The government said the defence ministry had assumed responsibility for security at the march and extremist symbols would be banned, raising the prospect of confrontations between radical groups and military personnel on the streets of Warsaw. The US Embassy in Warsaw has issued a security alert advising citizens to avoid the march route.

The downside for the authorities of the state assuming responsibility for what happens on Sunday is that if anything goes wrong, there will be no one else to blame, Szułdrzyński said. Instead of being full of excitement and happiness, we are fearing for the safety of people in our capital.

next Image 1 of 2FILE – In this Saturday, Nov. 11, 2017, file photo, Demonstrators burn flares and wave Polish flags during the annual march to commemorate Polands National Independence Day in Warsaw, Poland. Thousands of nationalists marched in Warsaw on Polands Independence Day holiday, taking part in an event that was organized by far-right groups. (AP Photo/Czarek Sokolowski)

WARSAW, Poland – Poland's Defense Ministry will handle security during an Independence Day march this weekend in Warsaw as police are staging mass walkouts in a pay dispute that has created concerns about keeping people safe.

Over the past decade, radical nationalists have staged marches featuring racist banners and rioting on Nov.11 as Poles celebrate their nation's independence, regained at the end of World War I after more than a century of foreign rule.

With security concerns running high, Warsaw's mayor on Wednesday banned the nationalists' march, and the president's and prime minister's offices quickly announced plans for an inclusive state march in its place.

Michal Dworczyk, chief of the Prime Minister Mateusz Morawiecki's chancellery, said that the Defense Ministry, in charge of the army, will organize security at events marking the centenary of Polish independence on Sunday.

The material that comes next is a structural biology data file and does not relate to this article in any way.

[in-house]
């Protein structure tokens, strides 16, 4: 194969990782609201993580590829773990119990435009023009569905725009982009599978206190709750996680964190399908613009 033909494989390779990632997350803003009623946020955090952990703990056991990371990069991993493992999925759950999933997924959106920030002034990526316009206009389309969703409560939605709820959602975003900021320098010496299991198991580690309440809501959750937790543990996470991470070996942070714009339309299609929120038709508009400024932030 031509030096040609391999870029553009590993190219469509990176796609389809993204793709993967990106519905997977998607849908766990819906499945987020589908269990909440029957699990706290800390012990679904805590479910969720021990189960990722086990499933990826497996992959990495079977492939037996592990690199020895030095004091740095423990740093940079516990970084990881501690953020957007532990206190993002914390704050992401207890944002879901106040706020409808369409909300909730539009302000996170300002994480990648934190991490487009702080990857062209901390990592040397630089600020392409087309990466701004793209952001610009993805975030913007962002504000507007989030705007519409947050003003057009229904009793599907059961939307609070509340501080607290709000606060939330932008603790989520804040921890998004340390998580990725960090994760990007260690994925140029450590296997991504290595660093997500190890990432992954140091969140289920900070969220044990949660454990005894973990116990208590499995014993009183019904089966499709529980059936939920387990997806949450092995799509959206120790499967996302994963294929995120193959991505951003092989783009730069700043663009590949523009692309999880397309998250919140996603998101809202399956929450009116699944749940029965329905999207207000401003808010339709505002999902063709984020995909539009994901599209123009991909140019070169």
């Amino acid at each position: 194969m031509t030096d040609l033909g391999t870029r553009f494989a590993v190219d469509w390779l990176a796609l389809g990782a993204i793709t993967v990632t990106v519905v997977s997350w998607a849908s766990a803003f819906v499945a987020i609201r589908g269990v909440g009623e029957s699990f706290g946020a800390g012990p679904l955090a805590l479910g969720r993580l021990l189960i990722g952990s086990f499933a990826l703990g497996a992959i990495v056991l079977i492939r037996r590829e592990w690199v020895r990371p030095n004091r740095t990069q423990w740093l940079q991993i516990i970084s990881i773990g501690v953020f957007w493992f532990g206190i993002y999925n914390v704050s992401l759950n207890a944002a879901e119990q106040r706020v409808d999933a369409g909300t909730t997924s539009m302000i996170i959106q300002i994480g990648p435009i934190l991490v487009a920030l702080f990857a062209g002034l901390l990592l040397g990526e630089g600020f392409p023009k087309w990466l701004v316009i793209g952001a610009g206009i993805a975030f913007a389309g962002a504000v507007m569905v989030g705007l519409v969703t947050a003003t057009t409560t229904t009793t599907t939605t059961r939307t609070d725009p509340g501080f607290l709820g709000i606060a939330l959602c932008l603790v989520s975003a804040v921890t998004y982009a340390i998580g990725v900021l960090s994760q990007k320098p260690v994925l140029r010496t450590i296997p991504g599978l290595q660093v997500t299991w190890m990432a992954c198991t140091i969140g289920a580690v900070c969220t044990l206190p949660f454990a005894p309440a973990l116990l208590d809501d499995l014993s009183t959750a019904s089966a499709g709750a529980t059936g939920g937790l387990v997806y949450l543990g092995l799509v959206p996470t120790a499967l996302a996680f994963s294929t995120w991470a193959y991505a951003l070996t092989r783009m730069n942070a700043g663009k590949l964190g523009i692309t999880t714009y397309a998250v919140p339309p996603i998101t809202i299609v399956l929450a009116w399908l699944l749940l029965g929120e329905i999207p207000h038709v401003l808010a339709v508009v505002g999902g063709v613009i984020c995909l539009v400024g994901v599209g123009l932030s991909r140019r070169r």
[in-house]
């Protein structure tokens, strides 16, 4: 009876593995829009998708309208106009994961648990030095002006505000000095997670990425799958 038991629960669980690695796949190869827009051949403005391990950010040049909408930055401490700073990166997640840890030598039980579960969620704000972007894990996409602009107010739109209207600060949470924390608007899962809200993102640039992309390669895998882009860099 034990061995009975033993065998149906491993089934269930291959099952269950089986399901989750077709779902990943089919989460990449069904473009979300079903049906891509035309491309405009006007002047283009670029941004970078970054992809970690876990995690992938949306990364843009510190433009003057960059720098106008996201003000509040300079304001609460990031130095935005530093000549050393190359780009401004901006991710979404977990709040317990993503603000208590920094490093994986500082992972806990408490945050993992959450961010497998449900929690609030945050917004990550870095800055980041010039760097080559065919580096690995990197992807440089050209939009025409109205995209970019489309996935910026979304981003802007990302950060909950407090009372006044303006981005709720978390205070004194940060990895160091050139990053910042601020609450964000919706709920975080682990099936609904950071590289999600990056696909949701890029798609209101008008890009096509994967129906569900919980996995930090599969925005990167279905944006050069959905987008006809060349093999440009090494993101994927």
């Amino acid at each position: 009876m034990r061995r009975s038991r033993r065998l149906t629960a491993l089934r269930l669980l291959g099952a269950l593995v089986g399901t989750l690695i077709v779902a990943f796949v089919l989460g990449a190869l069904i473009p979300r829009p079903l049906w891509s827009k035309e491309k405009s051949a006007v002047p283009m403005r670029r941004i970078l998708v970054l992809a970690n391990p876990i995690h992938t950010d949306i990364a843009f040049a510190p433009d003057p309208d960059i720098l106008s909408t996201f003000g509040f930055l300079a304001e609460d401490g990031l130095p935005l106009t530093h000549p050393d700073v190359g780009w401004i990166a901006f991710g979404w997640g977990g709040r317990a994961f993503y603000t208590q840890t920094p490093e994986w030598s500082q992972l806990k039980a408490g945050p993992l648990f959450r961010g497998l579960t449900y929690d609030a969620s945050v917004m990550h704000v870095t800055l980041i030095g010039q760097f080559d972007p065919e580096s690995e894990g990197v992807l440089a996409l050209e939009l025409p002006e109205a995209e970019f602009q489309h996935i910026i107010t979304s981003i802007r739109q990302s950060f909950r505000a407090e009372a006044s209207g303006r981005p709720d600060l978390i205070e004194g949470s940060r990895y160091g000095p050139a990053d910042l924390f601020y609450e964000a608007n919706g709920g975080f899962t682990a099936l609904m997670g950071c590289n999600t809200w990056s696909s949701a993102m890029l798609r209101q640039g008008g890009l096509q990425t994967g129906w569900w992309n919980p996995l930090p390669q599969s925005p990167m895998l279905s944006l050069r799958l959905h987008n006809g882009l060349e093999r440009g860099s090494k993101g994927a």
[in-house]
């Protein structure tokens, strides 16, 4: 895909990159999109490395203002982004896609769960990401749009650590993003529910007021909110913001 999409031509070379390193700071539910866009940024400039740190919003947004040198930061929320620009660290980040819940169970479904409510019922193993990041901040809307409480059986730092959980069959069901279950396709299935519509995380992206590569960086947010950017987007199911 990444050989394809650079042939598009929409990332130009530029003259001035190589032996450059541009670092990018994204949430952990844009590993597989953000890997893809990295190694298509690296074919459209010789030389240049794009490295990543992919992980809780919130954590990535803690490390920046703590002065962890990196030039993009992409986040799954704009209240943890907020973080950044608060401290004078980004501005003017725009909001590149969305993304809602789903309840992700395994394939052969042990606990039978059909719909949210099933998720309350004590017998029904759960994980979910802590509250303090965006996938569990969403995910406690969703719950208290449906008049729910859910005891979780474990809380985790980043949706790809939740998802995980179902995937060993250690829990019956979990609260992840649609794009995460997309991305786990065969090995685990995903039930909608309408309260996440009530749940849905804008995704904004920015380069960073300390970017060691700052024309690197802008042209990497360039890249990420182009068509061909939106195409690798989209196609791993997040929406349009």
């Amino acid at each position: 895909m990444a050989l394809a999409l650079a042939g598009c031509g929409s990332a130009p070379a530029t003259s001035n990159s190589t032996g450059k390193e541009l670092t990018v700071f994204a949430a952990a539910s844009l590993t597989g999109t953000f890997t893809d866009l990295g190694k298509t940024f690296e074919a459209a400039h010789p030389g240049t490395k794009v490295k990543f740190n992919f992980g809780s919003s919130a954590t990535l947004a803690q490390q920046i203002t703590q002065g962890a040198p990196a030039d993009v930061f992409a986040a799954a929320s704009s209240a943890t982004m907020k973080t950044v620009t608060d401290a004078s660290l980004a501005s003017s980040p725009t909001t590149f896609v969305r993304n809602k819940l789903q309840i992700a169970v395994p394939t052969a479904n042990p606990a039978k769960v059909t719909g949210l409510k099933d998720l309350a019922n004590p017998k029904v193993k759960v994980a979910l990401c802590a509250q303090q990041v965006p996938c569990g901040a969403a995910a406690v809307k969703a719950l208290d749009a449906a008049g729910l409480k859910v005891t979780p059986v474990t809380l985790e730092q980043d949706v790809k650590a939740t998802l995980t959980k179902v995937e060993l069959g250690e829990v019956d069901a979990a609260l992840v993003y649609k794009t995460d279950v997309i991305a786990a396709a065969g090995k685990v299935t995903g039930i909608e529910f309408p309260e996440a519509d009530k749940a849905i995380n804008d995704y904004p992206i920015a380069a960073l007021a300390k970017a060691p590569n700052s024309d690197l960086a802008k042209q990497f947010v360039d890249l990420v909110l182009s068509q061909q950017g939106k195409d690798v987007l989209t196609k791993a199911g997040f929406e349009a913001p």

In recent days many police officers — up to 60 percent of the force in some places — have gone on sick leave to protests their pay, raising concerns about how it will be possible to secure the march in Warsaw along with many other events across the nation on Sunday.

Another divisive issue has been a statue being unveiled Saturday of the late President Lech Kaczynski in a central Warsaw square. At nearly 7 meters (23 feet) it towers over a nearby monument of the national hero Marshal Jozef Pilsudski, the statesman who led Poland in regaining its independence a century ago.

Kaczynski, who was killed in a 2010 plane crash in Russia, was the identical twin of Jaroslaw Kaczynski, the head of the right-wing Law and Justice party currently in power.

While Poles united in mourning the tragedy that took his life and 95 others, including the first lady, they are deeply divided on whether he deserves such heroic status.

In another development, the president signed a law late Wednesday that makes next Monday a day off work for Poles since the holiday falls on a Sunday.

Pro-business lawmakers and many in the business community say the last-minute organization of a day off is causing disruptions and chaos and warn it will affect their bottom line.